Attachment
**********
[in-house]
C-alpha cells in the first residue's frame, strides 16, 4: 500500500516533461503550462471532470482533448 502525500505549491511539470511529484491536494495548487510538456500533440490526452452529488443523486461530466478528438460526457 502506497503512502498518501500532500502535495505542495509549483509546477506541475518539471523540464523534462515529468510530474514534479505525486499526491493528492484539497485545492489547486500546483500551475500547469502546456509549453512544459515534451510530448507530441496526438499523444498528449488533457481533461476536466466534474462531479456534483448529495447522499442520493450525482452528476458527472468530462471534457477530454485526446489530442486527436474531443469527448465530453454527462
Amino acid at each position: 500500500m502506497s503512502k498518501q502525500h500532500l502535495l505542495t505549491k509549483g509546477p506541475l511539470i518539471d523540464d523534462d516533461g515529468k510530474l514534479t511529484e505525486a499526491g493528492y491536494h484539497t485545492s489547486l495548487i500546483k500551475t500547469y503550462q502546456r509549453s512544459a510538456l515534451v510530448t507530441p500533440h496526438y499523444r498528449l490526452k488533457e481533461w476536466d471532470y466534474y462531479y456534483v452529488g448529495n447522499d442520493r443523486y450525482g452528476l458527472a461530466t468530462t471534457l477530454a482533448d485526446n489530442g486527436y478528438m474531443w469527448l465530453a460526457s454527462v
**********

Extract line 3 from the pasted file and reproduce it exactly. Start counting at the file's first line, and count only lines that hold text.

Amino acid at each position: 500500500m502506497s503512502k498518501q502525500h500532500l502535495l505542495t505549491k509549483g509546477p506541475l511539470i518539471d523540464d523534462d516533461g515529468k510530474l514534479t511529484e505525486a499526491g493528492y491536494h484539497t485545492s489547486l495548487i500546483k500551475t500547469y503550462q502546456r509549453s512544459a510538456l515534451v510530448t507530441p500533440h496526438y499523444r498528449l490526452k488533457e481533461w476536466d471532470y466534474y462531479y456534483v452529488g448529495n447522499d442520493r443523486y450525482g452528476l458527472a461530466t468530462t471534457l477530454a482533448d485526446n489530442g486527436y478528438m474531443w469527448l465530453a460526457s454527462v